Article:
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JAMA. 2005 Mar 23;293(12):1471-6.

Incidence of cervical squamous intraepithelial lesions associated with HIV serostatus, CD4 cell counts, and human papillomavirus test results.

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Department of Epidemiology and Population Health, Albert Einstein College of Medicine, Bronx, NY 10461, USA.



Recent cervical cancer screening guidelines state that the interval between screenings can be safely extended to 3 years in healthy women 30 years or older who have normal cytology results and have negative test results for oncogenic human papillomavirus (HPV) DNA.


To determine the incidence of squamous intraepithelial lesions (SILs) in HIV-seropositive women with normal cytology results, by baseline HPV DNA results.


Participants were HIV-seropositive (n = 855; mean age, 36 years) and HIV-seronegative (n = 343; mean age, 34 years) US women with normal baseline cervical cytology who were enrolled in the Women's Interagency HIV Study (WIHS), a large, multi-institutional prospective cohort study. Since their recruitment during 1994-1995, WIHS participants have been followed up semi-annually with repeated Pap smears for a median of 7 years.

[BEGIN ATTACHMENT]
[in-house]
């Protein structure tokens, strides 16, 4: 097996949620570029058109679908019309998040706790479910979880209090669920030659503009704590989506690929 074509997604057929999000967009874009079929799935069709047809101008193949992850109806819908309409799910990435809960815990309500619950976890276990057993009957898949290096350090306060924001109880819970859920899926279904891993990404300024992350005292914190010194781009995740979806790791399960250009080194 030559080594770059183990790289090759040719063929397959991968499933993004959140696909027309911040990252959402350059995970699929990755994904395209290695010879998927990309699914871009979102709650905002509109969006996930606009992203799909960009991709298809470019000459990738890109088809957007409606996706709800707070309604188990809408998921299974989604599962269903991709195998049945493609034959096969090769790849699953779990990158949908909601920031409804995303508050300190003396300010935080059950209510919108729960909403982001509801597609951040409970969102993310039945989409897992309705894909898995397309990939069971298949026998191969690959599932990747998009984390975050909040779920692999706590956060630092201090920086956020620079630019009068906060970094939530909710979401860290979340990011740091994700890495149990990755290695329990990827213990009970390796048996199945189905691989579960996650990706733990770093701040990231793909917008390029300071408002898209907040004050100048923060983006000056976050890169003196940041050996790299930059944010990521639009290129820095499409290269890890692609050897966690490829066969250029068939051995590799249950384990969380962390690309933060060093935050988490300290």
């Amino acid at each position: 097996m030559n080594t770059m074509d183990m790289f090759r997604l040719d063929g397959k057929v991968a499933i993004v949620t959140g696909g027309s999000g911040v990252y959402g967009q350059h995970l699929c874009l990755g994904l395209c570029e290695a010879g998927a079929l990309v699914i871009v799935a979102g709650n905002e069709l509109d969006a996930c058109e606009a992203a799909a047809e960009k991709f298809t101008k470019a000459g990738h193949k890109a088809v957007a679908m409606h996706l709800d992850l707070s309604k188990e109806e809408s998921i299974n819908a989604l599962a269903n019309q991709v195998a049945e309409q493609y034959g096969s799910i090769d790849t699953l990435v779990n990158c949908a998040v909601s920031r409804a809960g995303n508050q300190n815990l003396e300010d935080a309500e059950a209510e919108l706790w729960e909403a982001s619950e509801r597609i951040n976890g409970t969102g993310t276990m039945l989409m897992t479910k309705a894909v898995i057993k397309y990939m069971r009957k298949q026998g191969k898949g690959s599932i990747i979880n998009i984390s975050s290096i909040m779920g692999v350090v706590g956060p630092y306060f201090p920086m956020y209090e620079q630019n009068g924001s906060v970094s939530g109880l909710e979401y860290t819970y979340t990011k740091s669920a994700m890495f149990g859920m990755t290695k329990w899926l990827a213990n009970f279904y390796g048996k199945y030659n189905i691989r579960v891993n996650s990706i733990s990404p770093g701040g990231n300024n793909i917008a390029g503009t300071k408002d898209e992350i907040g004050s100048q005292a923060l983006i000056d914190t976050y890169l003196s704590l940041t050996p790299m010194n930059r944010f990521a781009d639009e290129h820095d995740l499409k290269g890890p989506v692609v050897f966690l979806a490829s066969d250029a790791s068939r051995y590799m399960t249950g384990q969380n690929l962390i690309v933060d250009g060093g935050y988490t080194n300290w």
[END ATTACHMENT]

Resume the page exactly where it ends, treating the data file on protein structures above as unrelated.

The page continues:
The cumulative incidence of any SIL and high-grade SIL or cancer (HSIL+) was estimated according to baseline HPV DNA results, stratified by HIV serostatus and CD4 T-cell count.


Development of any SIL in women with negative HPV results (both oncogenic and nononcogenic) at 2 years was as follows: in HIV-seropositive women with CD4 counts less than 200/microL, 9% (95% CI, 1%-18%); with CD4 counts between 200/muL and 500/microL, 9% (95% CI, 4%-13%); and with CD4 counts greater than 500/microL, 4% (95% CI, 1%-7%). The CIs for these estimates overlapped with those for HIV-seronegative women with normal baseline cytology who were HPV-negative (3%; 95% CI, 1%-5%), indicating that at 2 years, there were no large absolute differences in the cumulative incidence of any SIL between groups. Furthermore, no HPV-negative participants in any group developed HSIL+ lesions within 3 years. Multivariate Cox models showed that on a relative scale, the incidence of any SIL among HIV-seropositive women with CD4 counts greater than 500/microL (hazard ratio [HR], 1.2; 95% CI, 0.5-3.0), but not those with CD4 counts less than or equal to 500/microL (HR, 2.9; 95% CI, 1.2-7.1), was similar to that in HIV-seronegative women.


The similar low cumulative incidence of any SIL among HIV-seronegative and HIV-seropositive women with CD4 counts greater than 500/microL and who had normal cervical cytology and HPV-negative test results suggests that similar cervical cancer screening practices may be applicable to both groups, although this strategy warrants evaluation in an appropriate clinical trial.

[Indexed for MEDLINE]

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